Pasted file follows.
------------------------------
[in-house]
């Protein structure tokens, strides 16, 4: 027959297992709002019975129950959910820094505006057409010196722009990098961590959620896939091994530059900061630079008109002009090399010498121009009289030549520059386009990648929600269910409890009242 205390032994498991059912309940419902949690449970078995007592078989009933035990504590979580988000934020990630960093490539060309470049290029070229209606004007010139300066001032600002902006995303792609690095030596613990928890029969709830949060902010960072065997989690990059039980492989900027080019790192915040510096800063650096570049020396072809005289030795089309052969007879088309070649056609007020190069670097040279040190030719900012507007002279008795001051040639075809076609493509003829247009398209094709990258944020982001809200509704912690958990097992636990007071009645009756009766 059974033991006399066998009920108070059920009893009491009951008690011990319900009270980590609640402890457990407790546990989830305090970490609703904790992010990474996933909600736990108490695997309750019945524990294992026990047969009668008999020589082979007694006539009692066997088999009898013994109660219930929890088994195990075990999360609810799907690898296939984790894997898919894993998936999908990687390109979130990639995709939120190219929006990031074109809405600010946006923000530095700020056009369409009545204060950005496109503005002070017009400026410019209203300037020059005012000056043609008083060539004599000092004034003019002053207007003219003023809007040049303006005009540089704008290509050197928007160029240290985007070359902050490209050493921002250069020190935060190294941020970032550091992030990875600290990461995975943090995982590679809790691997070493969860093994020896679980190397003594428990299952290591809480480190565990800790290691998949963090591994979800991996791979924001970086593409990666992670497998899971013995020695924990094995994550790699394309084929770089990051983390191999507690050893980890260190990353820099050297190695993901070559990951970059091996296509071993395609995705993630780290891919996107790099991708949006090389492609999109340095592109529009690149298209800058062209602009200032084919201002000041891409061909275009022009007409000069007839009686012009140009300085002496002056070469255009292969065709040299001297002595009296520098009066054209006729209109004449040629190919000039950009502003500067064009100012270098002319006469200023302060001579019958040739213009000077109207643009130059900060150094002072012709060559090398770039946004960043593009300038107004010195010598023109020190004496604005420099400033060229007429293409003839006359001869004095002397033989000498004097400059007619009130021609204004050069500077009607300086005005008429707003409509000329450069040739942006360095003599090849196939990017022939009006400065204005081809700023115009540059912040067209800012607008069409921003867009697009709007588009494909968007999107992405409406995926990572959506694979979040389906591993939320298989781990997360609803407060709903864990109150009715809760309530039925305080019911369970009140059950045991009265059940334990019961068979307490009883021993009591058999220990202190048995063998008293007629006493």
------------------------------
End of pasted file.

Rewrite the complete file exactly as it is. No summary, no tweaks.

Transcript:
[in-house]
């Protein structure tokens, strides 16, 4: 027959297992709002019975129950959910820094505006057409010196722009990098961590959620896939091994530059900061630079008109002009090399010498121009009289030549520059386009990648929600269910409890009242 205390032994498991059912309940419902949690449970078995007592078989009933035990504590979580988000934020990630960093490539060309470049290029070229209606004007010139300066001032600002902006995303792609690095030596613990928890029969709830949060902010960072065997989690990059039980492989900027080019790192915040510096800063650096570049020396072809005289030795089309052969007879088309070649056609007020190069670097040279040190030719900012507007002279008795001051040639075809076609493509003829247009398209094709990258944020982001809200509704912690958990097992636990007071009645009756009766 059974033991006399066998009920108070059920009893009491009951008690011990319900009270980590609640402890457990407790546990989830305090970490609703904790992010990474996933909600736990108490695997309750019945524990294992026990047969009668008999020589082979007694006539009692066997088999009898013994109660219930929890088994195990075990999360609810799907690898296939984790894997898919894993998936999908990687390109979130990639995709939120190219929006990031074109809405600010946006923000530095700020056009369409009545204060950005496109503005002070017009400026410019209203300037020059005012000056043609008083060539004599000092004034003019002053207007003219003023809007040049303006005009540089704008290509050197928007160029240290985007070359902050490209050493921002250069020190935060190294941020970032550091992030990875600290990461995975943090995982590679809790691997070493969860093994020896679980190397003594428990299952290591809480480190565990800790290691998949963090591994979800991996791979924001970086593409990666992670497998899971013995020695924990094995994550790699394309084929770089990051983390191999507690050893980890260190990353820099050297190695993901070559990951970059091996296509071993395609995705993630780290891919996107790099991708949006090389492609999109340095592109529009690149298209800058062209602009200032084919201002000041891409061909275009022009007409000069007839009686012009140009300085002496002056070469255009292969065709040299001297002595009296520098009066054209006729209109004449040629190919000039950009502003500067064009100012270098002319006469200023302060001579019958040739213009000077109207643009130059900060150094002072012709060559090398770039946004960043593009300038107004010195010598023109020190004496604005420099400033060229007429293409003839006359001869004095002397033989000498004097400059007619009130021609204004050069500077009607300086005005008429707003409509000329450069040739942006360095003599090849196939990017022939009006400065204005081809700023115009540059912040067209800012607008069409921003867009697009709007588009494909968007999107992405409406995926990572959506694979979040389906591993939320298989781990997360609803407060709903864990109150009715809760309530039925305080019911369970009140059950045991009265059940334990019961068979307490009883021993009591058999220990202190048995063998008293007629006493």